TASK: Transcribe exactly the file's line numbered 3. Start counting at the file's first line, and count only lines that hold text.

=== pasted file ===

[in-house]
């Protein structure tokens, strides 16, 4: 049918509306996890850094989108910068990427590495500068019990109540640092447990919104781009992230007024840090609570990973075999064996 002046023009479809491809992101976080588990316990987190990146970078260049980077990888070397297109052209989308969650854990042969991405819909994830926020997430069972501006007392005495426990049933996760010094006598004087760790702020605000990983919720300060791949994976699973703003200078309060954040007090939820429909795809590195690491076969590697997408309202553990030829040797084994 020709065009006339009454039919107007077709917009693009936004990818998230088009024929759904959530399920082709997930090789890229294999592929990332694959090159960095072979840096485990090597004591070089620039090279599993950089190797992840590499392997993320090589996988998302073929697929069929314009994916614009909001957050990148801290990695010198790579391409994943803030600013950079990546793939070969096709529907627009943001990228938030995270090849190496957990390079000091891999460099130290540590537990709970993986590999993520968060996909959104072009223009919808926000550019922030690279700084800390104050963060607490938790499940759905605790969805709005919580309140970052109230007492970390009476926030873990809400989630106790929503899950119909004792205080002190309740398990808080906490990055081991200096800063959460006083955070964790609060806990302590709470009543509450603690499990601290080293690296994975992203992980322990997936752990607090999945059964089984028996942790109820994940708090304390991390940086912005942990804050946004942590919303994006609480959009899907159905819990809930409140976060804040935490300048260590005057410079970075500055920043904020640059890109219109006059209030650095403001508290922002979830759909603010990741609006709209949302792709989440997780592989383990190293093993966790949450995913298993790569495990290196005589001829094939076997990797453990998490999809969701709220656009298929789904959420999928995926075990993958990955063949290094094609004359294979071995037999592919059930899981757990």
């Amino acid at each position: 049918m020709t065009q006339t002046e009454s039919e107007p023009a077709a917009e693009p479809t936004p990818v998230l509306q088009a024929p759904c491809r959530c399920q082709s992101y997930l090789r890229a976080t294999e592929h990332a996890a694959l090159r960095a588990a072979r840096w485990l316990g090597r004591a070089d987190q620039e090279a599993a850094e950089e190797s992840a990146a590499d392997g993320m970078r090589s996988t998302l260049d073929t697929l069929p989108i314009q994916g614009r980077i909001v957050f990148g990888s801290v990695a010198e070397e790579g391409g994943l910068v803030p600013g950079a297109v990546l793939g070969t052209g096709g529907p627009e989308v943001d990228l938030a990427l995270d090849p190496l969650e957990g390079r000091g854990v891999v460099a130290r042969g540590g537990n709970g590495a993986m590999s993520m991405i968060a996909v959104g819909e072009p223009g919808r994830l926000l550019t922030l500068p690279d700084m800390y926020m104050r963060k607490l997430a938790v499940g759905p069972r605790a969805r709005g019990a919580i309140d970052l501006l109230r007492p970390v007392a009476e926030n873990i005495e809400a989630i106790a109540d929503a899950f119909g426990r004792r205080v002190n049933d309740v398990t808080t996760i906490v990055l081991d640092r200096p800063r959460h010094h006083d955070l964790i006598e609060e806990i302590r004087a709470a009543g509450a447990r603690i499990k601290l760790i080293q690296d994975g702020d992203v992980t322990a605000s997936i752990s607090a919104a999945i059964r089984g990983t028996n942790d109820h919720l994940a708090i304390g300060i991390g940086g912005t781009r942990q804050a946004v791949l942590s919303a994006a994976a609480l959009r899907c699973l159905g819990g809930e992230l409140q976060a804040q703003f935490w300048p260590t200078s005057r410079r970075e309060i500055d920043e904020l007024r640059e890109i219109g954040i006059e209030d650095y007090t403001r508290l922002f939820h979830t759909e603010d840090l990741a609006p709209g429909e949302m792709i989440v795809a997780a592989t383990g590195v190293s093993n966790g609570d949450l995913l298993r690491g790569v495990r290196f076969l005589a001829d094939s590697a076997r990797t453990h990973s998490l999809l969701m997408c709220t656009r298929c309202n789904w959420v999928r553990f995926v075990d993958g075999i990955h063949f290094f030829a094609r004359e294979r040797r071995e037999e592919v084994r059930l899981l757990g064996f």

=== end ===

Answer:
């Amino acid at each position: 049918m020709t065009q006339t002046e009454s039919e107007p023009a077709a917009e693009p479809t936004p990818v998230l509306q088009a024929p759904c491809r959530c399920q082709s992101y997930l090789r890229a976080t294999e592929h990332a996890a694959l090159r960095a588990a072979r840096w485990l316990g090597r004591a070089d987190q620039e090279a599993a850094e950089e190797s992840a990146a590499d392997g993320m970078r090589s996988t998302l260049d073929t697929l069929p989108i314009q994916g614009r980077i909001v957050f990148g990888s801290v990695a010198e070397e790579g391409g994943l910068v803030p600013g950079a297109v990546l793939g070969t052209g096709g529907p627009e989308v943001d990228l938030a990427l995270d090849p190496l969650e957990g390079r000091g854990v891999v460099a130290r042969g540590g537990n709970g590495a993986m590999s993520m991405i968060a996909v959104g819909e072009p223009g919808r994830l926000l550019t922030l500068p690279d700084m800390y926020m104050r963060k607490l997430a938790v499940g759905p069972r605790a969805r709005g019990a919580i309140d970052l501006l109230r007492p970390v007392a009476e926030n873990i005495e809400a989630i106790a109540d929503a899950f119909g426990r004792r205080v002190n049933d309740v398990t808080t996760i906490v990055l081991d640092r200096p800063r959460h010094h006083d955070l964790i006598e609060e806990i302590r004087a709470a009543g509450a447990r603690i499990k601290l760790i080293q690296d994975g702020d992203v992980t322990a605000s997936i752990s607090a919104a999945i059964r089984g990983t028996n942790d109820h919720l994940a708090i304390g300060i991390g940086g912005t781009r942990q804050a946004v791949l942590s919303a994006a994976a609480l959009r899907c699973l159905g819990g809930e992230l409140q976060a804040q703003f935490w300048p260590t200078s005057r410079r970075e309060i500055d920043e904020l007024r640059e890109i219109g954040i006059e209030d650095y007090t403001r508290l922002f939820h979830t759909e603010d840090l990741a609006p709209g429909e949302m792709i989440v795809a997780a592989t383990g590195v190293s093993n966790g609570d949450l995913l298993r690491g790569v495990r290196f076969l005589a001829d094939s590697a076997r990797t453990h990973s998490l999809l969701m997408c709220t656009r298929c309202n789904w959420v999928r553990f995926v075990d993958g075999i990955h063949f290094f030829a094609r004359e294979r040797r071995e037999e592919v084994r059930l899981l757990g064996f």